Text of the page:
26. List

    Long gone are the days where ceramics meant those terrible grey figurines that cost an obscene amount of money so beloved of certain family members. It’s time to make way for a new kind of porcelain wonder, so welcome CadCam Tableware from product designers Minale-Maeda.

  27. Jeppe-hein-7

    Given the opportunity and such inexplicably good weather that we’re enjoying euro-side, the coast is a necessary destination and in particular, the Belgian coast where the fourth edition of the Triennial of Contemporary Art (Beaufort04) is taking place.

  28. Benn-fiess-list

    I’m going to go ahead and assume that all other places of work foster the same strange fascination myself and my colleagues have with each other’s lunches. Our editor, for example, inexplicably eats two of everything, one of the directors goes through a lot of pate and the other day someone from design ate burger and chips in a wrap. For me though, it’s all about the vessel. I thought I’d found it, the perfect container – an enamel tiffin with compartments and carry handle – but then the internet presented me with Utilitarian Ceramic by Ben Fiess and I was left wanting.

  29. Mit

    Solving a crossword is pretty satisfying, but solving a problem that has niggled at the dinner table of mankind since 1837 is nothing short of revolutionary. So where to begin in describing the utter genius behind the recent Massachusetts Institute of Technology breakthrough? Well, for two months a team of mechanical engineers and scientists, led by MIT PhD candidate Dave Smith, have been holed up in a lab trying to find a way to eradicate the problem of wastage in condiments bottles; and they’ve done it. The solution? LiquiGlide, a non-toxic coating that can line the inside of the bottle to make the liquid inside slide out with complete ease leaving nothing behind.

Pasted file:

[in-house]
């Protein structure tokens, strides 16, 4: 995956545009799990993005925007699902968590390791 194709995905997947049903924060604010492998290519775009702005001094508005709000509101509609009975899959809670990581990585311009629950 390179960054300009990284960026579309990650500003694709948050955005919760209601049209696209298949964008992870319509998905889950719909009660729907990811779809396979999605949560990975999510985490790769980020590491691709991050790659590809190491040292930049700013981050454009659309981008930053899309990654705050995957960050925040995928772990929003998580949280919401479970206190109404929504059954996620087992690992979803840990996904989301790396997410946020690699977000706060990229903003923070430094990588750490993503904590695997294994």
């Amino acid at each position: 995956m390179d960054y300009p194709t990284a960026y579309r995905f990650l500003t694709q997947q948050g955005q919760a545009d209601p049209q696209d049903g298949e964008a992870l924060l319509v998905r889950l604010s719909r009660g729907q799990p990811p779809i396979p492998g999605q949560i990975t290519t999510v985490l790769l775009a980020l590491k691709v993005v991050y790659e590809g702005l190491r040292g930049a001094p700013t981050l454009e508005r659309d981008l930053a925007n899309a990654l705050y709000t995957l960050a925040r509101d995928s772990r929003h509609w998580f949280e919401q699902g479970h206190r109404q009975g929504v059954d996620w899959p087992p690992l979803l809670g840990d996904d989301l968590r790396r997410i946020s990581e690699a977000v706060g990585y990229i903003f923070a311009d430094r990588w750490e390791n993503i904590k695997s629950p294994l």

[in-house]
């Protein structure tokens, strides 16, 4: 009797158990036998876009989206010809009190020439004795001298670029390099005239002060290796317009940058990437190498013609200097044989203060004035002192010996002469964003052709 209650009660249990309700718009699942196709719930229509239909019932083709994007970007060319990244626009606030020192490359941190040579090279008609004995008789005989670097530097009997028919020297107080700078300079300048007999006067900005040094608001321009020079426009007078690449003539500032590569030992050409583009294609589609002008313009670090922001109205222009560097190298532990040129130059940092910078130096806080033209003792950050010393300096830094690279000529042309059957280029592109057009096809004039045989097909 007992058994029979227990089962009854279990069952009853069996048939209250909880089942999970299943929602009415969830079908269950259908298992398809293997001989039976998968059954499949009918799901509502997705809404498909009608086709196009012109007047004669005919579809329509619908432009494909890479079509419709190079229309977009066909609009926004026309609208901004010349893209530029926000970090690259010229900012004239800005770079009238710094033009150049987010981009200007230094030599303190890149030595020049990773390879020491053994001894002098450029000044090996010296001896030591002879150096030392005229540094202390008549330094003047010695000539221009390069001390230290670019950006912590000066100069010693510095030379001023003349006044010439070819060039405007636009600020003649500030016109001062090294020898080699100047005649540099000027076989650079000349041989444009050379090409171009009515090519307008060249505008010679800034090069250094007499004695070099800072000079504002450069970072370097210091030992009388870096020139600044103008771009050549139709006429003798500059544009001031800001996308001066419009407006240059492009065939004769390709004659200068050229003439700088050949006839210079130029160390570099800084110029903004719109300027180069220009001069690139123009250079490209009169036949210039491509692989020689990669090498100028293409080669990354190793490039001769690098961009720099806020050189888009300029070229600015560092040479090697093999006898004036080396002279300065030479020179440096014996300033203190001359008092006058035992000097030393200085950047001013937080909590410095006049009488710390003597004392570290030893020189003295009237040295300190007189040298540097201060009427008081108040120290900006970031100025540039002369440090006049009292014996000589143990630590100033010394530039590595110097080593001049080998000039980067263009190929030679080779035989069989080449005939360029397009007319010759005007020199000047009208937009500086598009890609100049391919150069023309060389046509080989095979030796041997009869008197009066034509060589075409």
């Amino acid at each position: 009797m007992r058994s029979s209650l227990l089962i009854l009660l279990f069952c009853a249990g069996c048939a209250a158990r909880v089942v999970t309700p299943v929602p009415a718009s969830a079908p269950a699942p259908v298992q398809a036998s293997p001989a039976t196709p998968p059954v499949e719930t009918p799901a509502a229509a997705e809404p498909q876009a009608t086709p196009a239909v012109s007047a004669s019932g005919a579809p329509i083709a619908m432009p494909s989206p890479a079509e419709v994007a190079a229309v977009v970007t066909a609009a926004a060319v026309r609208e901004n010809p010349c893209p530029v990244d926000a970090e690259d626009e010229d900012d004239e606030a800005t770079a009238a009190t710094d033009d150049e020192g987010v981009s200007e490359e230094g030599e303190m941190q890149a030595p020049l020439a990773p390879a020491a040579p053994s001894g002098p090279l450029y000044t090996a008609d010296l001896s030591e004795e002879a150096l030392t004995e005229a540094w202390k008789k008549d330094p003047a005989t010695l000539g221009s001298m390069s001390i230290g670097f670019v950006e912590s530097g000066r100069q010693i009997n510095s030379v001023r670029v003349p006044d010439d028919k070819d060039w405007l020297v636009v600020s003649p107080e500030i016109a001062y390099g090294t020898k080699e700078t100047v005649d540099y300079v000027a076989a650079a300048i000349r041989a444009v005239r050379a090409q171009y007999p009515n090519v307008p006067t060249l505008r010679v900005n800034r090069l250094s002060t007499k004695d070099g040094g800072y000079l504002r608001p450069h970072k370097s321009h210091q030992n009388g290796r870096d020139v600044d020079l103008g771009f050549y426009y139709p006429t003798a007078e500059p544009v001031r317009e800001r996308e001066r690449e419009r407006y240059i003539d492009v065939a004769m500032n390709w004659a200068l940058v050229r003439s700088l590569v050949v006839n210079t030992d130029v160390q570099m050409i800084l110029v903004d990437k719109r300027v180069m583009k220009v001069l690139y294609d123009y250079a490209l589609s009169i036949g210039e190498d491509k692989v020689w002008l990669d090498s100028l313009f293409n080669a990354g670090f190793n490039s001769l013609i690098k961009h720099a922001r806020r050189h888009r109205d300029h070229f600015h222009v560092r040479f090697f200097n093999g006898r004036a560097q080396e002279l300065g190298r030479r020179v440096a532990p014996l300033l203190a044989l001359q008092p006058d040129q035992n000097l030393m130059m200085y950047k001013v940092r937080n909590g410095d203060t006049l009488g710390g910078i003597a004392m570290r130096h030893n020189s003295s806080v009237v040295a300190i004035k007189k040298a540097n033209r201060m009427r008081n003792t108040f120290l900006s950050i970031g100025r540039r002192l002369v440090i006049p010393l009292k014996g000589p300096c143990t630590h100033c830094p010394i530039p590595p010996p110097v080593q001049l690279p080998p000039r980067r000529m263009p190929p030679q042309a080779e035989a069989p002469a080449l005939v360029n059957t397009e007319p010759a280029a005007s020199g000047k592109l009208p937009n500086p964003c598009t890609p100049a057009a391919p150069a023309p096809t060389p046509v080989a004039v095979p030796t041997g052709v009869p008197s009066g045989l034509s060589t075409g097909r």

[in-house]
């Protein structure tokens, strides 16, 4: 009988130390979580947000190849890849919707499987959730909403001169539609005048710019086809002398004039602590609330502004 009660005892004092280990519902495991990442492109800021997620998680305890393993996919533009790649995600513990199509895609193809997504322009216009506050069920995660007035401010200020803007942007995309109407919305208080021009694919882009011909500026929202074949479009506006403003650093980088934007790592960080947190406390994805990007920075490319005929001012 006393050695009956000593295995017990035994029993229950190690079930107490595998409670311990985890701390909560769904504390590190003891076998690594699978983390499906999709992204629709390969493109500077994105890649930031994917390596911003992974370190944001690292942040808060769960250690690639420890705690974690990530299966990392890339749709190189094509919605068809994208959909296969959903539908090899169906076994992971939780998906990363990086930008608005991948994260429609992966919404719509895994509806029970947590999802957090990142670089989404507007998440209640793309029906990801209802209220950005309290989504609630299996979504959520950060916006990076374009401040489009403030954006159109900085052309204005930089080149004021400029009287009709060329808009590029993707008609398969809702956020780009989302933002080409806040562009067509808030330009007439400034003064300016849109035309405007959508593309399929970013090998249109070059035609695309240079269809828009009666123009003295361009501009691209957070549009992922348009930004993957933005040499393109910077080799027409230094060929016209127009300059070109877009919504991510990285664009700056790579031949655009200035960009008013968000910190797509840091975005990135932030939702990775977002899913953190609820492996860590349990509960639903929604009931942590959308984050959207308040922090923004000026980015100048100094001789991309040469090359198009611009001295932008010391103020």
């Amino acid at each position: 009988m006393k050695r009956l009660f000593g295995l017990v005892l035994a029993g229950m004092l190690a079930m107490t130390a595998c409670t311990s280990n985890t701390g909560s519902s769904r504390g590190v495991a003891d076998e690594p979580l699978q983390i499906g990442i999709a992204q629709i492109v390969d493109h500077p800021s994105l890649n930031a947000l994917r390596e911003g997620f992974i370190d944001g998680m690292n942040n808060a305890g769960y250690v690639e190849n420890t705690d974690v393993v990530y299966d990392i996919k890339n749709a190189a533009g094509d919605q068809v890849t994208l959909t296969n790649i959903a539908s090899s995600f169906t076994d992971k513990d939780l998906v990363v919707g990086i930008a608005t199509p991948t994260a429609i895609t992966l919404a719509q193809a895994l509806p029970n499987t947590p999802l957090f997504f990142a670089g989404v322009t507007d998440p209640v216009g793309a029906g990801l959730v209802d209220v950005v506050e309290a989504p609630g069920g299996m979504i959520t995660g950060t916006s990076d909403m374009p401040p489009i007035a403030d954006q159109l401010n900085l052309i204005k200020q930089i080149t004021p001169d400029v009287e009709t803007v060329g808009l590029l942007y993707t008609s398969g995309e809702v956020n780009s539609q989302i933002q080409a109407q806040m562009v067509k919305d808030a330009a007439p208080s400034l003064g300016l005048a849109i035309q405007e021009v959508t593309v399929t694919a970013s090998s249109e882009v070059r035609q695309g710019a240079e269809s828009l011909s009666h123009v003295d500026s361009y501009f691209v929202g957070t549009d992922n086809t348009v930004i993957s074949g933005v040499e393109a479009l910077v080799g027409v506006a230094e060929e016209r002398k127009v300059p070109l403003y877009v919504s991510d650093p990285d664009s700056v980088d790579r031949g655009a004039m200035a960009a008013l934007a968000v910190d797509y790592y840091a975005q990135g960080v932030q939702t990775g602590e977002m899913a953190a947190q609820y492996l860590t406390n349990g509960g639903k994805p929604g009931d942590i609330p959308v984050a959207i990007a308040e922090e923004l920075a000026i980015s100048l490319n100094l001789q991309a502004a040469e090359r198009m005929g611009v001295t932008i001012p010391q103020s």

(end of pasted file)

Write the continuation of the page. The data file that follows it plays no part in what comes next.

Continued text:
30. Listy

    Girls just wanna have fun right? Well apparently furniture designers want the same, or at least Dutch designer Lucas Maasen does. He has a range of projects that flirt with the boundaries of the way we perceive objects, playing with how they’re presented to us or the way they’re created – he personifies the beloved if overused phrase, “thinking outside the box.”

  31. 3

    We admire anyone who can actually make things but it gets more interesting when these inventions do something even cleverer than make our lives easier, like using external elements around us and employing them into the process. Take Mischer’Traxler, a Vienna-based studio made up of Katharina Mischer and Thomas Traxler who develop and design products, furniture and installations (among other things) that push concepts and innovative thinking to the limit. As a result their projects are experimental, with an emphasis on the physical process and combine both craft and technology together in the wonderfully simple but refined mix.

  32. List

    While we can get overawed by the wealth of established talent in the creative industries, it’s important to support those who are either just starting out or still climbing that competitive tree of success. Like flowers they need watering, feeding but above all nurturing to continue becoming the best flowers (creative professionals) they can. This is why the Design Museum’s annual Designers in Residence programme is such an excellent opportunity in recognising new and emerging talent.

  33. Drlist

    In 1976 leading designer Dieter Rams sketched out some of his core beliefs in front of an audience in New York City. Concerning his work with Vitsoe, it’s an invaluable insight into the principles on which the work of one of the 20th Century’s leading design figures were based and is a must-read for creatives across any design discipline. Massively ahead of its time and bursting with sound advice, the full transcript has just been released to mark Dieter’s 80th birthday later this month.